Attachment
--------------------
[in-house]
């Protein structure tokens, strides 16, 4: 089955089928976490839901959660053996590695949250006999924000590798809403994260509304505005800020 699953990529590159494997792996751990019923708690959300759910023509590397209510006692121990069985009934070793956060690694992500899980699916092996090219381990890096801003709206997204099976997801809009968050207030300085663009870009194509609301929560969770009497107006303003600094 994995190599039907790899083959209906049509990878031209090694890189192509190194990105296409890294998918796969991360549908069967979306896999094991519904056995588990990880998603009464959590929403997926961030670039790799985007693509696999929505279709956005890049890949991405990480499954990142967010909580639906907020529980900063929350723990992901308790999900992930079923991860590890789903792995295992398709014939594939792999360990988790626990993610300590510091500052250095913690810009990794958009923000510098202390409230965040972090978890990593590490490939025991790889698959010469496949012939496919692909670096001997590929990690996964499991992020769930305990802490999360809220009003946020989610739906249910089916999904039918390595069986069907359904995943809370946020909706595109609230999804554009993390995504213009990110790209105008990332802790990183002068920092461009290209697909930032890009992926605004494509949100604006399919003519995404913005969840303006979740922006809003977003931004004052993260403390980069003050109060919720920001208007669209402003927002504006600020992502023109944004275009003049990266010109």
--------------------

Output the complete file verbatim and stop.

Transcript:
[in-house]
């Protein structure tokens, strides 16, 4: 089955089928976490839901959660053996590695949250006999924000590798809403994260509304505005800020 699953990529590159494997792996751990019923708690959300759910023509590397209510006692121990069985009934070793956060690694992500899980699916092996090219381990890096801003709206997204099976997801809009968050207030300085663009870009194509609301929560969770009497107006303003600094 994995190599039907790899083959209906049509990878031209090694890189192509190194990105296409890294998918796969991360549908069967979306896999094991519904056995588990990880998603009464959590929403997926961030670039790799985007693509696999929505279709956005890049890949991405990480499954990142967010909580639906907020529980900063929350723990992901308790999900992930079923991860590890789903792995295992398709014939594939792999360990988790626990993610300590510091500052250095913690810009990794958009923000510098202390409230965040972090978890990593590490490939025991790889698959010469496949012939496919692909670096001997590929990690996964499991992020769930305990802490999360809220009003946020989610739906249910089916999904039918390595069986069907359904995943809370946020909706595109609230999804554009993390995504213009990110790209105008990332802790990183002068920092461009290209697909930032890009992926605004494509949100604006399919003519995404913005969840303006979740922006809003977003931004004052993260403390980069003050109060919720920001208007669209402003927002504006600020992502023109944004275009003049990266010109």